Q&A: Cue vs queue

Each week here at the Australian Writers’ Centre, we dissect and discuss, contort and retort, ask and gasp at the English language and all its rules, regulations and ridiculousness. It’s a celebration of language, masquerading as a passive-aggressive whinge about words and weirdness. This week, cue the "queue... read more

Word of the week: Amanuensis

Amanuensis (noun) [uhmanyooh'ensuhs] Did you know this is a fancy word for "secretary"? It comes from Ancient Rome when an amanuensis was employed to take dictation or copy manuscripts. These days it can refer to any kind of secretary or assistant that helps with words. So you might say... read more

Word of the week: Eponymous

Eponymous (adjective) [uh'ponuhmuhs] This comes from the Greek word "eponym" (meaning "significant name") and is the name of the person after whom a label or place or product or invention is named. So you refer to "Ivanka Trump's eponymous label that was dropped by the department store Nordstrom... read more

Q&A: Bought vs brought

Each week here at the Australian Writers’ Centre, we dissect and discuss, contort and retort, ask and gasp at the English language and all its rules, regulations and ridiculousness. It’s a celebration of language, masquerading as a passive-aggressive whinge about words and weirdness. This week, it's bought... read more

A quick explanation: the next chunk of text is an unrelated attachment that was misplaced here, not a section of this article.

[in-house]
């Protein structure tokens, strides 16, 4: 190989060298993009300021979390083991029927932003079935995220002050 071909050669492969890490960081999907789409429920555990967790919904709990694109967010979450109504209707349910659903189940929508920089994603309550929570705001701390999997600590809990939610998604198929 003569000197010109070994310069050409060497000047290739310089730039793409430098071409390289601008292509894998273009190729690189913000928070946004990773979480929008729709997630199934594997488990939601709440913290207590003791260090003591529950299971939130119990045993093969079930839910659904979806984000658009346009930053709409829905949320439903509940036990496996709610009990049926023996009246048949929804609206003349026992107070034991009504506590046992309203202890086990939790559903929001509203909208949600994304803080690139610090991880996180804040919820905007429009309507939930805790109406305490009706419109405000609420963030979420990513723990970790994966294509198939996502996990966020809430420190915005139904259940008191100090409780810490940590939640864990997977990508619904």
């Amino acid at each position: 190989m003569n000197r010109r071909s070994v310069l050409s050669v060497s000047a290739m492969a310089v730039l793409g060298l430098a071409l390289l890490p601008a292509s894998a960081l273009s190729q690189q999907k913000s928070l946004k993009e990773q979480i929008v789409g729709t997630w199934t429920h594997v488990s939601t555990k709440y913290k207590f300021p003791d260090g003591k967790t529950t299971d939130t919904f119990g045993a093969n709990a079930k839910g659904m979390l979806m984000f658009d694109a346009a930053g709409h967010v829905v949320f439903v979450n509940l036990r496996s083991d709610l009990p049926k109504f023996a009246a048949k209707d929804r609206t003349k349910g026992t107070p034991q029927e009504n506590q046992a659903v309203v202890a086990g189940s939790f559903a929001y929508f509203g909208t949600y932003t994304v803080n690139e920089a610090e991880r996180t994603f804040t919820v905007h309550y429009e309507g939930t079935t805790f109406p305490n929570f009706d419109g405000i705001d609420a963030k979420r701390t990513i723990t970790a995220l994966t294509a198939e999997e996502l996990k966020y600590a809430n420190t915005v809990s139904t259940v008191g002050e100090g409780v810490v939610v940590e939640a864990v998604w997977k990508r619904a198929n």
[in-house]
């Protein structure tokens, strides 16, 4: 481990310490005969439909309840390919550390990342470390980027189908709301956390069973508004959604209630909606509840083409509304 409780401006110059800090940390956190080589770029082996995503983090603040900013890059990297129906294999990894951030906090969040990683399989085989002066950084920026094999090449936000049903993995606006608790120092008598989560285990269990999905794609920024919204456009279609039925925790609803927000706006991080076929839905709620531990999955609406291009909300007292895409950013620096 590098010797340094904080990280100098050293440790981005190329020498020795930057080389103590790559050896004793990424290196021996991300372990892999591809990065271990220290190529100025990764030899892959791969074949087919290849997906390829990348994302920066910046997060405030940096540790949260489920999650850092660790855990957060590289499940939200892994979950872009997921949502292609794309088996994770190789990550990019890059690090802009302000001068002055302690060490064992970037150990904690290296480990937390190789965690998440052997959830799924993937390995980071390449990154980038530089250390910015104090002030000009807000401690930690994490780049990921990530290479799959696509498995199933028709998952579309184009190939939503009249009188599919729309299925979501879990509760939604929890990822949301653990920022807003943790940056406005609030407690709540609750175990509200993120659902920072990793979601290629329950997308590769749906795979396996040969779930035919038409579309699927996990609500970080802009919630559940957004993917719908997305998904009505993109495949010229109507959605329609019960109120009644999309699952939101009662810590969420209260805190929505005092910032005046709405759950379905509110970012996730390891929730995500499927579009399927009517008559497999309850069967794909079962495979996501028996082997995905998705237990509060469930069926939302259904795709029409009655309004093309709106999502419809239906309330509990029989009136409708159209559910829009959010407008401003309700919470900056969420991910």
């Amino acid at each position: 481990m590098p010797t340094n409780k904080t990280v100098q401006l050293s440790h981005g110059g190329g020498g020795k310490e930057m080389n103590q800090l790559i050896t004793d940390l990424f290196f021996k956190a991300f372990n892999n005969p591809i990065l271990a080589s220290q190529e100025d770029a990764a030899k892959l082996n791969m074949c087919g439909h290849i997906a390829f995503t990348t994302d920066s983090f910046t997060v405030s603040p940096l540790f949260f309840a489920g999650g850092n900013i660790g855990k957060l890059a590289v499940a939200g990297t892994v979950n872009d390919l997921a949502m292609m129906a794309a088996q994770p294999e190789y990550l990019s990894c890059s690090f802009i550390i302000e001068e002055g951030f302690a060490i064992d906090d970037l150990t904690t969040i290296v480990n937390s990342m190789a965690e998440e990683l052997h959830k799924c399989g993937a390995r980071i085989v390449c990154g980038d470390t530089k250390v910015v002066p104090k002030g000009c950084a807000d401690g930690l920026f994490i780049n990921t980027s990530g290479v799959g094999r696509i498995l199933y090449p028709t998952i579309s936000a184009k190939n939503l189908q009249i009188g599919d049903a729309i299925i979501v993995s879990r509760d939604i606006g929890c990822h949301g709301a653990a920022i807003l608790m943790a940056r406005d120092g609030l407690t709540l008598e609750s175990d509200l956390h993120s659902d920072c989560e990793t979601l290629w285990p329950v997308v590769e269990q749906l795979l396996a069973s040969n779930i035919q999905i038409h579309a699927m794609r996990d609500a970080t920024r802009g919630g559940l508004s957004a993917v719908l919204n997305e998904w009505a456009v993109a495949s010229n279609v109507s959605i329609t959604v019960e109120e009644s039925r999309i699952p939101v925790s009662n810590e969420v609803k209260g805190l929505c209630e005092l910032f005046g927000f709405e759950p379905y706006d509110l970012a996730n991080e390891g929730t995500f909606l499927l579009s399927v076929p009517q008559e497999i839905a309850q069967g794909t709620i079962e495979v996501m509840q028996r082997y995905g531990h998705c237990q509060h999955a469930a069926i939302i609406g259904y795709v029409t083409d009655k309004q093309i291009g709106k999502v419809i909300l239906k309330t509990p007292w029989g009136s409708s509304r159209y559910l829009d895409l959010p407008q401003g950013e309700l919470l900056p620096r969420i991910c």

Word of the week: Lacustrine

Lacustrine (adjective) [luh'kustruyn] Thanks for Matthew Morrison @acutemattiosis for pinging us this word which he, in turn, read in a tweet by Rob Macfarlane. "Lacustrine" usually refers to things like plants or animals that live or occur on or in lakes. So you must say “That’s a lacustrine... read more

Q&A: Impression vs impersonation

Each week here at the Australian Writers’ Centre, we dissect and discuss, contort and retort, ask and gasp at the English language and all its rules, regulations and ridiculousness. It’s a celebration of language, masquerading as a passive-aggressive whinge about words and weirdness. This week we're making... read more

Word of the week: Abstruse

Abstruse (adjective) [uhb'stroohs] If you think this word is hard to understand then you would be right! It actually means "difficult to understand or esoteric". So you might say that "He had an abstruse approach to solving the problem." Listen to Valerie and Allison chat more about this and... read more